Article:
Ways to Communicate Through Addiction
All humans require positive social interaction with one another; it’s just how we’ve been designed. However, once addiction begins to set in, these social skills begin to fade in the wake of what our brain is saying is more important: drugs.
Because of this, people dealing with a substance use disorder often feel isolated and ashamed, and the people they love feel confused and powerless to help them. It can be difficult for people to communicate and understand someone who is going through the cycle of addiction, but here are a few ways that you can understand a chemically-dependent person a bit better:
- Love Alone Can’t Save Them
Despite what many people believe, it takes much more than simple love to heal addiction. Substance abuse is an actual disease, and it can’t be cured by any number of hugs or kisses. Although they definitely need your support in order to succeed in recovery, it’s largely on their own shoulders to tackle their demons head on.
- They Aren’t Choosing Drugs Over You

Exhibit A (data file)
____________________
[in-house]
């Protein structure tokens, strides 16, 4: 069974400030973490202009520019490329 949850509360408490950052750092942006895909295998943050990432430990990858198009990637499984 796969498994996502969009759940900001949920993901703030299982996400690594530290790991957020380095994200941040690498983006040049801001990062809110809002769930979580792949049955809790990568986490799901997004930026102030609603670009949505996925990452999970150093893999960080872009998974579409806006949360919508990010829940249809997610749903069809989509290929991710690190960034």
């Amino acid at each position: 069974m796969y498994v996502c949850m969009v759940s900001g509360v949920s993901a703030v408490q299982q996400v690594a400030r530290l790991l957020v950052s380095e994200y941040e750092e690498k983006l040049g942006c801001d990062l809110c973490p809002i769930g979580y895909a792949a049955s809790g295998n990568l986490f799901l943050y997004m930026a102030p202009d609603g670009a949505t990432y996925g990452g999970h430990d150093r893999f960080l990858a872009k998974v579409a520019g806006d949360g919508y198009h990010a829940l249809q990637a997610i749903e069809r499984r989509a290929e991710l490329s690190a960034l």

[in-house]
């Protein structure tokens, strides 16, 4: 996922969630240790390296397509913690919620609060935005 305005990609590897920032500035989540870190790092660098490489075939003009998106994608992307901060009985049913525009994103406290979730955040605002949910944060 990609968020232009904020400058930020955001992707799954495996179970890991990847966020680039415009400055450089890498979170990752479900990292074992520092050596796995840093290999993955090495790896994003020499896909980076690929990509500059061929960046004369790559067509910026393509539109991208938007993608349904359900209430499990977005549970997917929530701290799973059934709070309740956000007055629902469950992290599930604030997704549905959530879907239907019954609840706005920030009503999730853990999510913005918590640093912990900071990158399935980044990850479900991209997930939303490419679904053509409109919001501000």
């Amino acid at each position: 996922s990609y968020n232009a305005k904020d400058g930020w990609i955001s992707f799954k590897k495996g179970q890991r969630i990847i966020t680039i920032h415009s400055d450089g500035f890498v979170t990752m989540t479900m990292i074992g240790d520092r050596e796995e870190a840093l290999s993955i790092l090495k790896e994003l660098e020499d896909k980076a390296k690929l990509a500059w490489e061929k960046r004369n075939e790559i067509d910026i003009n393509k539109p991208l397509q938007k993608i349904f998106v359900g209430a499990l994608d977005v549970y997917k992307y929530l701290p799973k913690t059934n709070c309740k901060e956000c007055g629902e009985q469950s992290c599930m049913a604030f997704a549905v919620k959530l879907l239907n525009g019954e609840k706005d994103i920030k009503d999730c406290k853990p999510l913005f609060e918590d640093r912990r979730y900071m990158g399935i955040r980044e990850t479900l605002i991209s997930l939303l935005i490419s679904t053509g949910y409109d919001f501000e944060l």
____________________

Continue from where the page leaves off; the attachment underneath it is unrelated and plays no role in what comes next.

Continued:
If you have no prior experience with drug addiction, then it can be easy to believe that the person has simply chosen drugs over you, but it’s important to realize that that’s not the case. Due to addiction’s physical impact on the brain, addicts’ neurochemicals and receptors are altered, which causes an actual need to acquire and use more.
- They Really Want to Quit
Though it may not seem like it, deep down they wish they had never become addicted to begin with. Substance abuse can play tricks on your mind, and it can become difficult to know what it is they really want once the drug has grabbed a hold of them.
Recovery from drug or alcohol addiction is a long process. Those struggling with addiction often feel helpless because their brain has changed as a result of their substance use disorder. However, recovery is possible, and it’s crucial for everyone involved in an individual’s recovery to understand what they are going through, and help them move toward sobriety.